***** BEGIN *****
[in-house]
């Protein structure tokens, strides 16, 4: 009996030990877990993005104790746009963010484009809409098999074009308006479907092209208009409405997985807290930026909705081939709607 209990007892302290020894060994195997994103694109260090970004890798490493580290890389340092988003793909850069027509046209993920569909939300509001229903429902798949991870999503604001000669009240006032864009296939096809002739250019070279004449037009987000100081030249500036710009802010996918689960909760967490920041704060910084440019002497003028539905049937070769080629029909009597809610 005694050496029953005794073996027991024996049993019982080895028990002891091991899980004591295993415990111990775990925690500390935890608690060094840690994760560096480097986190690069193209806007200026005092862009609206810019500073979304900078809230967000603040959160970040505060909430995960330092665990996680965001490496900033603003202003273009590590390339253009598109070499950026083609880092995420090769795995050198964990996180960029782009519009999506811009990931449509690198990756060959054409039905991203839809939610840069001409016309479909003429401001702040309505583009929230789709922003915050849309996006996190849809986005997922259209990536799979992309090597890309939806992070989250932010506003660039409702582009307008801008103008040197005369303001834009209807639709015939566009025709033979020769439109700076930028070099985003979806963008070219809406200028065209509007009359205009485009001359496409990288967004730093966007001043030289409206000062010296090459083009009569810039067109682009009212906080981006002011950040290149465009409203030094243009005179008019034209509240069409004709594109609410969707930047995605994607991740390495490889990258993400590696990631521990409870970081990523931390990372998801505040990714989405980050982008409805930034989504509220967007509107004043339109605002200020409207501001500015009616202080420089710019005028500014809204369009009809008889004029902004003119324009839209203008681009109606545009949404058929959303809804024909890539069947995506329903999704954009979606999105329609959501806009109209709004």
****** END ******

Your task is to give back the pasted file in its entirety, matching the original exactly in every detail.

[in-house]
């Protein structure tokens, strides 16, 4: 009996030990877990993005104790746009963010484009809409098999074009308006479907092209208009409405997985807290930026909705081939709607 209990007892302290020894060994195997994103694109260090970004890798490493580290890389340092988003793909850069027509046209993920569909939300509001229903429902798949991870999503604001000669009240006032864009296939096809002739250019070279004449037009987000100081030249500036710009802010996918689960909760967490920041704060910084440019002497003028539905049937070769080629029909009597809610 005694050496029953005794073996027991024996049993019982080895028990002891091991899980004591295993415990111990775990925690500390935890608690060094840690994760560096480097986190690069193209806007200026005092862009609206810019500073979304900078809230967000603040959160970040505060909430995960330092665990996680965001490496900033603003202003273009590590390339253009598109070499950026083609880092995420090769795995050198964990996180960029782009519009999506811009990931449509690198990756060959054409039905991203839809939610840069001409016309479909003429401001702040309505583009929230789709922003915050849309996006996190849809986005997922259209990536799979992309090597890309939806992070989250932010506003660039409702582009307008801008103008040197005369303001834009209807639709015939566009025709033979020769439109700076930028070099985003979806963008070219809406200028065209509007009359205009485009001359496409990288967004730093966007001043030289409206000062010296090459083009009569810039067109682009009212906080981006002011950040290149465009409203030094243009005179008019034209509240069409004709594109609410969707930047995605994607991740390495490889990258993400590696990631521990409870970081990523931390990372998801505040990714989405980050982008409805930034989504509220967007509107004043339109605002200020409207501001500015009616202080420089710019005028500014809204369009009809008889004029902004003119324009839209203008681009109606545009949404058929959303809804024909890539069947995506329903999704954009979606999105329609959501806009109209709004």